The Lost Wax Process


The most intricate works can be faithfully reproduced via the lost wax process. The original artwork can be composed of many different materials depending on the sculptor’s preference, although oil based clay is the most commonly used medium.



A mold is made of the original model or sculpture. Molds are composed of two layers, a rigid outer mold containing a softer inner mold which is the exact negative of the original model. The molds produced at Legacy Art are made of high quality silicone and a plaster or fiberglass outer mold. The finest details and texture will be captured by this type of molding process.


Once the mold is completed, it is used to create an exact wax reproduction of the original artwork. Wax is poured into the mold and swished around until an even coating, usually about 1/8” -1/4” thick, covers the inner surface of the mold. Once it has cooled, a hollow wax reproduction of the original model is pulled from the mold. The wax is then chased with hot metal tools and dressed to cover any imperfection. Finally the wax copy is sprued with a treelike structure of wax that will eventually provide paths for molten metal to flow and air to escape.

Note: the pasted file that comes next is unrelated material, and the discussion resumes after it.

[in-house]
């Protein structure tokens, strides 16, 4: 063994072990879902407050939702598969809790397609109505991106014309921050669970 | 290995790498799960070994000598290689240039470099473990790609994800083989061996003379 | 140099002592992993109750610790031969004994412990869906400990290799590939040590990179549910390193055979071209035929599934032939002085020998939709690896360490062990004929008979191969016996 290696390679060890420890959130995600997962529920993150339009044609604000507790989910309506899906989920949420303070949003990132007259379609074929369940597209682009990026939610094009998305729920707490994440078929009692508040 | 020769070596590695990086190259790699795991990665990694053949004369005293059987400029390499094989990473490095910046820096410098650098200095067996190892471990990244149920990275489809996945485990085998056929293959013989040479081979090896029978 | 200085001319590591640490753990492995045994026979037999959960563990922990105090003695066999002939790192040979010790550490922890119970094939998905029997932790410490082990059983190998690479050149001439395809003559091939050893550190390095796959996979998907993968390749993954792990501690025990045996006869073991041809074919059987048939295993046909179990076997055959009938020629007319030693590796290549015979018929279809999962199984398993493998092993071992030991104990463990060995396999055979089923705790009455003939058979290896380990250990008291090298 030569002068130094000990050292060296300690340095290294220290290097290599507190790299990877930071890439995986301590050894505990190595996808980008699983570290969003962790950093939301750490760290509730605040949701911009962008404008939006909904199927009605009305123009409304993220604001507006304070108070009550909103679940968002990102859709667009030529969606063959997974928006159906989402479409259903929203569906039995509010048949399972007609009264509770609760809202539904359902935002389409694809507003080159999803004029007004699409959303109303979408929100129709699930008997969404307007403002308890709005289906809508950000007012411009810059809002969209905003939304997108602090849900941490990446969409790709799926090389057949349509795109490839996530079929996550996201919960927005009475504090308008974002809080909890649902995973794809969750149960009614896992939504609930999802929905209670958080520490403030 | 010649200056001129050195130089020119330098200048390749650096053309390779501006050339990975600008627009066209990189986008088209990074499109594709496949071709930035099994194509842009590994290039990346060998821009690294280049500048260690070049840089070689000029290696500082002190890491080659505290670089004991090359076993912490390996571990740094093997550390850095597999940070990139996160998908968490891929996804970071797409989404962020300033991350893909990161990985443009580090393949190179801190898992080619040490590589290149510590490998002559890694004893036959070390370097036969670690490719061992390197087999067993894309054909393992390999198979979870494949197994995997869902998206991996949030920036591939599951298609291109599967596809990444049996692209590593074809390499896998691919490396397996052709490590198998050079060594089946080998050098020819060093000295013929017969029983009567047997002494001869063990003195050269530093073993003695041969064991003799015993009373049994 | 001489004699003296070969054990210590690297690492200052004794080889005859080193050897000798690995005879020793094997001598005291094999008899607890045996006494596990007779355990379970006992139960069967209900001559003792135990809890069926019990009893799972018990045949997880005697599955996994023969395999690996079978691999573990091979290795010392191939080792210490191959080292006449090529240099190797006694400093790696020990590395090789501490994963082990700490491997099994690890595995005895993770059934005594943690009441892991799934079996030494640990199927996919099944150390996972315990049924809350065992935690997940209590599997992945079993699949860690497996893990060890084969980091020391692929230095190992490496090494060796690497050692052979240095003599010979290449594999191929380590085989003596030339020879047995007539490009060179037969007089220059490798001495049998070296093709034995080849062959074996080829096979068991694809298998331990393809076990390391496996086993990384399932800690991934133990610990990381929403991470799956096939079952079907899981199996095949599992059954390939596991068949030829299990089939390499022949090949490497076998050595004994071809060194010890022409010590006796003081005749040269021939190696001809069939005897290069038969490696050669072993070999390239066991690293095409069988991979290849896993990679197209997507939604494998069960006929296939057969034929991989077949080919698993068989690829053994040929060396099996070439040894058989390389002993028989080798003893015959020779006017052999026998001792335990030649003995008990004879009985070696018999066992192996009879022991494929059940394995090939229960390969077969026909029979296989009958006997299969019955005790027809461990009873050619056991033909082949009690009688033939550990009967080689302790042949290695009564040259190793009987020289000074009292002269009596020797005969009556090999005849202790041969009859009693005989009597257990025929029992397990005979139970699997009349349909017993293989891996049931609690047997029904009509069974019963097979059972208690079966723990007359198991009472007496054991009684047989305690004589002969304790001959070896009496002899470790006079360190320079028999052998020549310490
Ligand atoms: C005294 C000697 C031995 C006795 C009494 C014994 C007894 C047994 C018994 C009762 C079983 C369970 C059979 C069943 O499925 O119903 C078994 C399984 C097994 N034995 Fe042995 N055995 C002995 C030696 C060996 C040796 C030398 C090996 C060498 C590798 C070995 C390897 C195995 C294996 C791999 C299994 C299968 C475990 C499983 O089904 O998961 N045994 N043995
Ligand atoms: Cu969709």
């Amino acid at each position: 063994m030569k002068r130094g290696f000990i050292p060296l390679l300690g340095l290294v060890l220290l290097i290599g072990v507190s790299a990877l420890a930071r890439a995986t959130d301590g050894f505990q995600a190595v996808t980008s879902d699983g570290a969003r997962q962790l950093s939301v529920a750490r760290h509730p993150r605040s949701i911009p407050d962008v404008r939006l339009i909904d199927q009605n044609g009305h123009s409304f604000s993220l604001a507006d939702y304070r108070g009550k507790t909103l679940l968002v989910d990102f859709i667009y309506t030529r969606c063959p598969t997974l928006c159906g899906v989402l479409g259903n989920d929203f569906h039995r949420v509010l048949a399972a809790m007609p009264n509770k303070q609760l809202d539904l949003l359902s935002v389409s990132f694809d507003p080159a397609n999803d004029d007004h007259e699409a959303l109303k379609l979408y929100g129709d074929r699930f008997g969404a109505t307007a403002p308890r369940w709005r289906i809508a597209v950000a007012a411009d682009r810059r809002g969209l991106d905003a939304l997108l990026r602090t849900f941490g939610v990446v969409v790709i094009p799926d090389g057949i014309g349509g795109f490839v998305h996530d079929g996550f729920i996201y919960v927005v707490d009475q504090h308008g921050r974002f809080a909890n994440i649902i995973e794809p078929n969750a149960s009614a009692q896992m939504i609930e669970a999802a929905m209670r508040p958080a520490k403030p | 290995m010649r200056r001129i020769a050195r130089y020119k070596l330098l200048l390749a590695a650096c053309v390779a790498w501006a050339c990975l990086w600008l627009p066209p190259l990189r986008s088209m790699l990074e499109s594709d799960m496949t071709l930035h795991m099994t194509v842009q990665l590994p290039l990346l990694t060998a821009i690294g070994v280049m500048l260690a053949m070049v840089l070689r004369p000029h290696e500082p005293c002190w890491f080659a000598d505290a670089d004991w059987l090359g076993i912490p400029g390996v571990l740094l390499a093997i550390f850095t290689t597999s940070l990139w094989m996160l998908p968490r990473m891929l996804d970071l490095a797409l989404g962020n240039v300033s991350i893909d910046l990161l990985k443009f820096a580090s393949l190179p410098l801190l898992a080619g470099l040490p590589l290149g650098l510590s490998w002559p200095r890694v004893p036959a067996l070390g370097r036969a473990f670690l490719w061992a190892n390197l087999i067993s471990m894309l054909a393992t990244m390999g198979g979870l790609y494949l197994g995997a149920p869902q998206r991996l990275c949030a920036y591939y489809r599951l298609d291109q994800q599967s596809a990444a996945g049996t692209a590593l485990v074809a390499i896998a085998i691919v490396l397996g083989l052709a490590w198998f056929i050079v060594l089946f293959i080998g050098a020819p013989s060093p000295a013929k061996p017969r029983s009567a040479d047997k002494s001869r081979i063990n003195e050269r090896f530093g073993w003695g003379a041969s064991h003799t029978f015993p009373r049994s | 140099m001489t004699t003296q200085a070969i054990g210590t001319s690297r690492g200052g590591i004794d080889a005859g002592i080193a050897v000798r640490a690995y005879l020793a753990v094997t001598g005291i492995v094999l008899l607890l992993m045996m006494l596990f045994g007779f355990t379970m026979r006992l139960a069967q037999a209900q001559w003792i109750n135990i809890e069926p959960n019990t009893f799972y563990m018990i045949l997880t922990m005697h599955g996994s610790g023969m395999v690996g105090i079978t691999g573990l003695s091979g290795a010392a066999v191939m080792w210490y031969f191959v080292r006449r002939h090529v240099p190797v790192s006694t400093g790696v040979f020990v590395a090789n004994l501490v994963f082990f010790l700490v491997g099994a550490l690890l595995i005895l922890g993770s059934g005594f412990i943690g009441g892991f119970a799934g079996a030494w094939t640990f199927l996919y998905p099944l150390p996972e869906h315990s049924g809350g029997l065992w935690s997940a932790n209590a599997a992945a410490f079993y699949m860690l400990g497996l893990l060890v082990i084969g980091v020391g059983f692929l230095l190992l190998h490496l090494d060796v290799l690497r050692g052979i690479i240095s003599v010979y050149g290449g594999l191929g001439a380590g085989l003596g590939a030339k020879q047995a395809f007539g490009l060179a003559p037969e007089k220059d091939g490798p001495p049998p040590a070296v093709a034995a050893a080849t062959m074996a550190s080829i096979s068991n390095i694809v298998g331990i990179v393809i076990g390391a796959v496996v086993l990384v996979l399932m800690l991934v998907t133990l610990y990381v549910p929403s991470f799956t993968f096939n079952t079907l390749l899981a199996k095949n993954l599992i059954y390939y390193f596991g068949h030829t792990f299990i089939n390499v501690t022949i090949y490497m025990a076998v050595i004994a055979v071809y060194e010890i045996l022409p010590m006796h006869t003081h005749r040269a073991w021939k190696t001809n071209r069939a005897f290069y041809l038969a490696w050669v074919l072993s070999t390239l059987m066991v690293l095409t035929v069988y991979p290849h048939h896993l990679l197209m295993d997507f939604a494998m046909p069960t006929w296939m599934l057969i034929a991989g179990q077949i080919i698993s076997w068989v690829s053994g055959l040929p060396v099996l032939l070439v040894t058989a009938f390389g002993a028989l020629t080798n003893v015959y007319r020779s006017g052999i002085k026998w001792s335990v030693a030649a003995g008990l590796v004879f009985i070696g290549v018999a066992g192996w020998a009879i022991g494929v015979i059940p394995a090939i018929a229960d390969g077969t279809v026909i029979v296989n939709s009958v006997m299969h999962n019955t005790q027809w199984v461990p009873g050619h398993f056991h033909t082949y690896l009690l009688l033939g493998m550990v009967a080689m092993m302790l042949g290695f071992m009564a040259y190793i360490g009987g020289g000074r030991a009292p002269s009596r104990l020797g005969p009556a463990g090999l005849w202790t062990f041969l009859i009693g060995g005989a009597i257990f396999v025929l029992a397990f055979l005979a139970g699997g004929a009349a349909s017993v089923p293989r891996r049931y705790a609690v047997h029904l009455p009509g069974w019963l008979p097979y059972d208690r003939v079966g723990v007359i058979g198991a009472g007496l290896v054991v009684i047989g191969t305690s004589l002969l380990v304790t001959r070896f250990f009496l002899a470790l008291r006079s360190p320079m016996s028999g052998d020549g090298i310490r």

A sprued wax copy is dipped into a slurry of silica, then into a sand-like stucco, or dry crystalline silica of a controlled grain size. The slurry and grit combination is called ceramic shell mold material, although it is not literally made of ceramic. This shell is allowed to dry, and the process is repeated until at least a half-inch coating covers the entire piece. The bigger the piece, the thicker the shell needs to be.


The ceramic shell-coated piece is placed in a kiln, whose heat hardens the silica coatings into a shell, and the wax melts and runs out. Now all that remains of the original artwork is the negative space, formerly occupied by the wax, inside the hardened ceramic shell. The feeder and vent tubes and cup are also hollow. The shell is reheated in the kiln to harden the patches and remove all traces of moisture, then placed cup-upwards into a tub filled with sand. Metal is melted in a crucible in a furnace, then poured carefully into the shell. If the shell were not hot, the temperature difference would shatter it. The filled shells are allowed to cool. The shell is hammered or sand-blasted away, releasing the rough casting.


 Just as the wax copies were chased, the metal casting is also chased to remove the telltale signs of the casting process; this would include grinding, welding, sandblasting and polishing the metal. Once the metal chasing is complete, you are left with an exact reproduction of the original model.


At the end of the journey, the artists can decide to finish off their piece with a high polish, such as in stainless steel pieces. In the case of bronze however, the artist will most likely opt for a patina finish. The application of patina, also called “distressing” is a highly skilled process. Various oxidizing chemicals are layered onto the metal to achieve different colors and patterns on the bronze. Our master patineur has over 20 years of experience and is sought after for his ability to interpret the vision of any artist from traditional to non-standard patinas.

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